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Amazon has been using a fork of Android called Fire OS to power its Fire tablets, Fire TV devices, and smart screens for years. But we recently learned that the company is developing its own operating system, code-named Vega, which could eventually replace Android on some or all of those devices.

Well, surprise! It turns out that Amazon has already replaced Android with Vega on at least one device. Zatz Not Funny spotted the new software running on an Amazon Echo Show 5 Kids Edition (3rd-gen) smart screen, and a little Googling suggests that this device has been running Vega-based software for at least a month or two.

Amazon Echo Show 5 Kids Edition running the Vega-based OS 1.1 (via ZatzNotFunny)

It’d be easy to miss the change, as the user experience is pretty much the same. But under the hood, the software seems to have changed enough that you can no longer use the Echo Show 5 running Vega OS to stream videos from Netflix (possibly because Netflix hasn’t developed a Vega-compatible app yet).

Does this mean that Vega is on its way to Fire tablets and TVs? Maybe. According to Janko Roettgers, who first alerted us to Amazon’s move to develop its own operating system in-house, the company wants to move away from Android across its whole product lineup.

But it’s a lot easier to do that on a smart speaker or smart display than it is a table or smart TV. Most Echo devices are basically local clients for cloud-based virtual assistant software. Rather than apps, they run “skills,” and developers basically target the cloud platforms rather than the device hardware itself.

Tablets and TVs, meanwhile, aren’t much use without support for third-party apps, and it’s unclear if Amazon has enough pull with developers to get a critical mass to port their apps to a new platform.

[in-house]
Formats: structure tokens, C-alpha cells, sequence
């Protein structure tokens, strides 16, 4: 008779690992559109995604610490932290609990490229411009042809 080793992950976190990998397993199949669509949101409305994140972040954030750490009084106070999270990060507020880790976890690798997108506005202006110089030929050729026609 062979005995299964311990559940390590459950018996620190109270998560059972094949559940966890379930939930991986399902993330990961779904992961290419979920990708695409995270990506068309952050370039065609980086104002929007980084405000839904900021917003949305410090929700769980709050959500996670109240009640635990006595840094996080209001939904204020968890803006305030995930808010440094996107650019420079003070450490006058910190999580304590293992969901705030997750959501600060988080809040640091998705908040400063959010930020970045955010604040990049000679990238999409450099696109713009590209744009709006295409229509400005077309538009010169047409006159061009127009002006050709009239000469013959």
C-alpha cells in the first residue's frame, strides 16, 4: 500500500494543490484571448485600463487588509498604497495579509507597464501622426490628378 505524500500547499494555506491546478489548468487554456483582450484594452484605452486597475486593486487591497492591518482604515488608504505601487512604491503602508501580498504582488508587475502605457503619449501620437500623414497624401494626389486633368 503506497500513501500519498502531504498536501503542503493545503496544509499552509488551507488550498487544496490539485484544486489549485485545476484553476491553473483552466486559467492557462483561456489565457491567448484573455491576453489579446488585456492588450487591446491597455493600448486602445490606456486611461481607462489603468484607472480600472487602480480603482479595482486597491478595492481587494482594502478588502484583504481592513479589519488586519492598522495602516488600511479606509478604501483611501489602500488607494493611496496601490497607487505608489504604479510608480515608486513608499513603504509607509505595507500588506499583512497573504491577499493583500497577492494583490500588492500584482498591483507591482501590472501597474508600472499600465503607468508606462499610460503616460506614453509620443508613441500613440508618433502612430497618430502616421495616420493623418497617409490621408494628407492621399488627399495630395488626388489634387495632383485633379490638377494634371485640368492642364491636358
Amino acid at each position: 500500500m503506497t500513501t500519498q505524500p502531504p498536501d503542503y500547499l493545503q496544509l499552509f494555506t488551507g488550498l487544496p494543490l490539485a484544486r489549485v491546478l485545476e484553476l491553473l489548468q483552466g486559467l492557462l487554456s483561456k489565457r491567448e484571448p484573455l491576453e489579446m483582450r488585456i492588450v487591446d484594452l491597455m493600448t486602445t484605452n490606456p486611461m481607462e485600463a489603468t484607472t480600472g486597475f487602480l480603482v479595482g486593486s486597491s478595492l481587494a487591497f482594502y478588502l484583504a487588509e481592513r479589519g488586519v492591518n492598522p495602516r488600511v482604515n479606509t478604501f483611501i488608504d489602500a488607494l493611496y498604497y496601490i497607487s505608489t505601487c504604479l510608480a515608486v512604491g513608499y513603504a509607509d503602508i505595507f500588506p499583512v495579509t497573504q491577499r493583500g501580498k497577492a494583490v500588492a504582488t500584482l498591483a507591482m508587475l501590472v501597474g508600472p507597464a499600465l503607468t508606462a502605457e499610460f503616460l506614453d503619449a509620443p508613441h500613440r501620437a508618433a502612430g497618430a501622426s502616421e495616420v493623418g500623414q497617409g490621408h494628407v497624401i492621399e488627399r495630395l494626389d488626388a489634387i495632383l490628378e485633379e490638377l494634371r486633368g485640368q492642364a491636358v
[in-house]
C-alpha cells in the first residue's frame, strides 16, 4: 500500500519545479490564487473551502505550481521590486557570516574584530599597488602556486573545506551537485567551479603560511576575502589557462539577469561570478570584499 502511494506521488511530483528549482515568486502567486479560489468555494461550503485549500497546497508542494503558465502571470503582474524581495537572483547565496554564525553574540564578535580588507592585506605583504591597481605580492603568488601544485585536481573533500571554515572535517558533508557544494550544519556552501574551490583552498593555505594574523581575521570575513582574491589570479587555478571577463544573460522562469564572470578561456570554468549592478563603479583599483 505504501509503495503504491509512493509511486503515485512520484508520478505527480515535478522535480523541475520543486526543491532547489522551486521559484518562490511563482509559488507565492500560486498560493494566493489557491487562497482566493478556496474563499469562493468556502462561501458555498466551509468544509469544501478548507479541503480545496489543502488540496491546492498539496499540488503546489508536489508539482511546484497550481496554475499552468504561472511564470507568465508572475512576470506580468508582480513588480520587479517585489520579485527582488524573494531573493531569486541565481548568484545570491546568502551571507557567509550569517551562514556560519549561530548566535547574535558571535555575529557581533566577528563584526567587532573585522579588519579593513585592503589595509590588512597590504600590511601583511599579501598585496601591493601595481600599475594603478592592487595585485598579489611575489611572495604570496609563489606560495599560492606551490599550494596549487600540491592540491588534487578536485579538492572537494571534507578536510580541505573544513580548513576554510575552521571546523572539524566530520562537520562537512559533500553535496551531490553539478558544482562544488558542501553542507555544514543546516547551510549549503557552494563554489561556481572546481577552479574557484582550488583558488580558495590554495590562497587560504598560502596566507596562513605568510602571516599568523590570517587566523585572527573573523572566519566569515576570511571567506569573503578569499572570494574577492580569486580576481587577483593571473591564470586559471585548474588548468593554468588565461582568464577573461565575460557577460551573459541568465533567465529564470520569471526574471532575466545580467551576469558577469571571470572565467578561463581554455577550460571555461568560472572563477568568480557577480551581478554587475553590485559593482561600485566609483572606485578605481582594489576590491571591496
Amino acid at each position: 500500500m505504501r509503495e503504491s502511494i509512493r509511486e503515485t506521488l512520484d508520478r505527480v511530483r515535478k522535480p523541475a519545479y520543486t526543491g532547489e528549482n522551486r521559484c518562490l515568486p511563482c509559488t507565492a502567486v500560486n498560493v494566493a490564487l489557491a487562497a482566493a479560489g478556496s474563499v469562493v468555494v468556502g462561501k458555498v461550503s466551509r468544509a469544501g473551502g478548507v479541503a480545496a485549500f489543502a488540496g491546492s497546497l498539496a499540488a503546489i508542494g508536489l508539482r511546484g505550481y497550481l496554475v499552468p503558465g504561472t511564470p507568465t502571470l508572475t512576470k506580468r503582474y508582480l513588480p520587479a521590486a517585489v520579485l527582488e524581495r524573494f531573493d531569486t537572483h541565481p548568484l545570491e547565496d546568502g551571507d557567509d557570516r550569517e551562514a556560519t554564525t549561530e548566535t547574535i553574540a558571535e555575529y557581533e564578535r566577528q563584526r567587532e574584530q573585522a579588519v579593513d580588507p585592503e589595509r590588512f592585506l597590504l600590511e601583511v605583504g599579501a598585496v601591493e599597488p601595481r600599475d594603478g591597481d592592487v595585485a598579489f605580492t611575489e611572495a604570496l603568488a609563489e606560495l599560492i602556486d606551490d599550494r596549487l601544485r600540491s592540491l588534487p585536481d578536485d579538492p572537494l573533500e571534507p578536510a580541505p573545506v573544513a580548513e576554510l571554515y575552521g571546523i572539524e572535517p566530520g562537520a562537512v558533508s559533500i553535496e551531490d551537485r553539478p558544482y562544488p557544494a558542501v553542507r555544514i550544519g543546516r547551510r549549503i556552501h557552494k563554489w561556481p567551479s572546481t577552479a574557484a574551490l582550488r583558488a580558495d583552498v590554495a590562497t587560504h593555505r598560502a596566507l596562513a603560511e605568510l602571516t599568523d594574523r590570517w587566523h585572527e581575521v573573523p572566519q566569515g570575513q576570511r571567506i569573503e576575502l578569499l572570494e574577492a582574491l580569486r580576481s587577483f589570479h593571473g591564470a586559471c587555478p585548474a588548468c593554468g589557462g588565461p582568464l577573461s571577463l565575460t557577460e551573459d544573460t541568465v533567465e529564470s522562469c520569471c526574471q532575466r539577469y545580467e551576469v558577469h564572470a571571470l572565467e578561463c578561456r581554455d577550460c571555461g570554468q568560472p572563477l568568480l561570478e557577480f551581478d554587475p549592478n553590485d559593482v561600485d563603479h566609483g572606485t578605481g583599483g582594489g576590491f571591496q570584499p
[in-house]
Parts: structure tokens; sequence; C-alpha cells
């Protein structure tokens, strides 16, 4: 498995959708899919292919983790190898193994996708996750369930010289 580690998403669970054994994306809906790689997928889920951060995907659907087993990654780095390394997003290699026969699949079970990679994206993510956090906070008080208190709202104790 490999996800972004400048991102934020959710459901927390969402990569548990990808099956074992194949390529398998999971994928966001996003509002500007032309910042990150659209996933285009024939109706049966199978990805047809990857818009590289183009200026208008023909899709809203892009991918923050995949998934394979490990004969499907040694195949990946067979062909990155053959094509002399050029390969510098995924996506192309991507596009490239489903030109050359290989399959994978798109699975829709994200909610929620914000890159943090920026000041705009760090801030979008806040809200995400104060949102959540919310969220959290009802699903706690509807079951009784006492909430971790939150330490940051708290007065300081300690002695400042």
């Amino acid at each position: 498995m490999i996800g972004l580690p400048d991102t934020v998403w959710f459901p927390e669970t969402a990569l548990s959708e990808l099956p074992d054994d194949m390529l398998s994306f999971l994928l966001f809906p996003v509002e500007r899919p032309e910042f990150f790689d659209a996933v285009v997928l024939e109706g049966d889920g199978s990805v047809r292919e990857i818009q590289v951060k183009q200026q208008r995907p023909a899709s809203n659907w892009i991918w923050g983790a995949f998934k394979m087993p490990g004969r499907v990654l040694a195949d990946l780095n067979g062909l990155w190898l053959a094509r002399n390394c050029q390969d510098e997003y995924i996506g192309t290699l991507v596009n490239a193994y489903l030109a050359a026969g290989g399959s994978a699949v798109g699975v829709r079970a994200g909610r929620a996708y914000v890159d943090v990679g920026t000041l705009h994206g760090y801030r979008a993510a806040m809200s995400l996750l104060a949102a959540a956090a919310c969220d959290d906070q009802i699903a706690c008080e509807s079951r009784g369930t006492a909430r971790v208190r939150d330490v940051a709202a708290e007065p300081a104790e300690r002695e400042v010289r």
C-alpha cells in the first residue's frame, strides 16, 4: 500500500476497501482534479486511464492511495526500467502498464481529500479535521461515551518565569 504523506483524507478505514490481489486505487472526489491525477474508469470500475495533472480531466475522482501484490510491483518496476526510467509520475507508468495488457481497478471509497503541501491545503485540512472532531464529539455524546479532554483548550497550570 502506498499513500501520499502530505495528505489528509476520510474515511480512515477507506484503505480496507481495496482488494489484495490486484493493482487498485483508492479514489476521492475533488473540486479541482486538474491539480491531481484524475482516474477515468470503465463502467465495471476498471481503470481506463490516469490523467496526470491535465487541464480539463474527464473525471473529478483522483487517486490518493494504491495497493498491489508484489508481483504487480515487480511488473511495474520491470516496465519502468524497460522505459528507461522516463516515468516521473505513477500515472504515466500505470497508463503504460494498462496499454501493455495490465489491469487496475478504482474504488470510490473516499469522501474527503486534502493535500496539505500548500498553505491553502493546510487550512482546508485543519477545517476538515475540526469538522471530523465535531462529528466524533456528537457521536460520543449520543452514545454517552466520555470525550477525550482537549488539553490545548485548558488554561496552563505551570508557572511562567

It’s worth noting that Google has already taken a similar approach by rolling out its Fuchsia software to its own smart screens, while continuing to use Android for smartphones, tablets, and other devices.

So maybe the Echo Show 5 Kids Edition running Vega is a sign of things to come for Amazon’s entire hardware lineup. Or maybe it just represents the future of Echo-branded devices.

Either way, this wouldn’t be the first time Amazon quietly changed its Echo software without making a big deal of it. Elias from AFTVNews pointed out Amazon Echo devices originally shipped with a custom operating system developed in-house by Amazon, but later moved to Android. You can see the changes if you look at an old version of the Echo source code page through the Internet Archive’s Wayback machine: the original Echo and Echo Dot jumped from Echo software versions 1.x and 2.x to version 5.x around the time Amazon started using the Android-based Fire OS 5.

via ZatzNotFunny and Lowpass

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  1. They can probably do whatever they want on the Echo Show. I, unfortunately, bought one thinking it’d be useful but it’s worthless and not worth $5.

  2. I can understand a few reasons they would want to do this, but app availability seems like it would be a major problem. How are they going to convince app developers to build apps for them?

    I can’t find much info on Vega OS. Is it maybe going to run Android apps using some kind of translation layer? If they’re going to have their own app compatibility, I feel like this will be a failure.

    1. For me I don’t use any apps on my Fire Stick and I don’t have an Amazon tablet. I expect no problems using a new OS as it is already invisible to me.
      Youtube has to work well… that would be a deal-breaker.
      If most Amazon tablet users are children running Youtube, they might not see very much push-back from the OS change.

    2. I can’t see a different OS working on a tablet, where many apps are run. But with a smart TV, porting the Top 20 streaming apps would likely suffice for 90% of the audience; going to Top 50 might get 95%.

    3. “Is it maybe going to run Android apps using some kind of translation layer?”

      As it was mentioned in the previous article here on liliputing, it looks like they’re betting on people using (or switching to) React Native, which is already used to make apps that can target both Android and iOS. It’s a big bet, but perhaps they don’t care about people using their devices to watch Netflix or sideloading Kodi (I do both with my Fire Stick). But then again, people could stop caring about their devices in turn and at least some users might also be Amazon Prime customers.